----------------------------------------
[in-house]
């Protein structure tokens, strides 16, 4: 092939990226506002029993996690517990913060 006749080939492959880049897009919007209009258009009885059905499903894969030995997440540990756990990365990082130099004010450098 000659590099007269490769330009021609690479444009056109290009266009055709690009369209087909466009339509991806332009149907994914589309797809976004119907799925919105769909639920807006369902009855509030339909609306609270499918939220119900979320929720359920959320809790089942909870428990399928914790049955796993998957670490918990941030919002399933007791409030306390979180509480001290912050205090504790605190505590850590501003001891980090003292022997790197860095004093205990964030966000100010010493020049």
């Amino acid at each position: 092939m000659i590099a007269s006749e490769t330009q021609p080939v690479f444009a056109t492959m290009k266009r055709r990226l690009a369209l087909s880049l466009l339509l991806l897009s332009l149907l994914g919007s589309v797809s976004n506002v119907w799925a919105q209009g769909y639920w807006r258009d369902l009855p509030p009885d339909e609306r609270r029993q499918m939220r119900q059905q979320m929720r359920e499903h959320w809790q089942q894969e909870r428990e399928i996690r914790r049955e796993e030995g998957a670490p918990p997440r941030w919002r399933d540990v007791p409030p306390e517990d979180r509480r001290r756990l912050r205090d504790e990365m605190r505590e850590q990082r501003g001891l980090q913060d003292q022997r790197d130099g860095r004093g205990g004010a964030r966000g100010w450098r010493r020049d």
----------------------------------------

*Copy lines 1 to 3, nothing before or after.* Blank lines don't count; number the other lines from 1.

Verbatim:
[in-house]
């Protein structure tokens, strides 16, 4: 092939990226506002029993996690517990913060 006749080939492959880049897009919007209009258009009885059905499903894969030995997440540990756990990365990082130099004010450098 000659590099007269490769330009021609690479444009056109290009266009055709690009369209087909466009339509991806332009149907994914589309797809976004119907799925919105769909639920807006369902009855509030339909609306609270499918939220119900979320929720359920959320809790089942909870428990399928914790049955796993998957670490918990941030919002399933007791409030306390979180509480001290912050205090504790605190505590850590501003001891980090003292022997790197860095004093205990964030966000100010010493020049």
């Amino acid at each position: 092939m000659i590099a007269s006749e490769t330009q021609p080939v690479f444009a056109t492959m290009k266009r055709r990226l690009a369209l087909s880049l466009l339509l991806l897009s332009l149907l994914g919007s589309v797809s976004n506002v119907w799925a919105q209009g769909y639920w807006r258009d369902l009855p509030p009885d339909e609306r609270r029993q499918m939220r119900q059905q979320m929720r359920e499903h959320w809790q089942q894969e909870r428990e399928i996690r914790r049955e796993e030995g998957a670490p918990p997440r941030w919002r399933d540990v007791p409030p306390e517990d979180r509480r001290r756990l912050r205090d504790e990365m605190r505590e850590q990082r501003g001891l980090q913060d003292q022997r790197d130099g860095r004093g205990g004010a964030r966000g100010w450098r010493r020049d």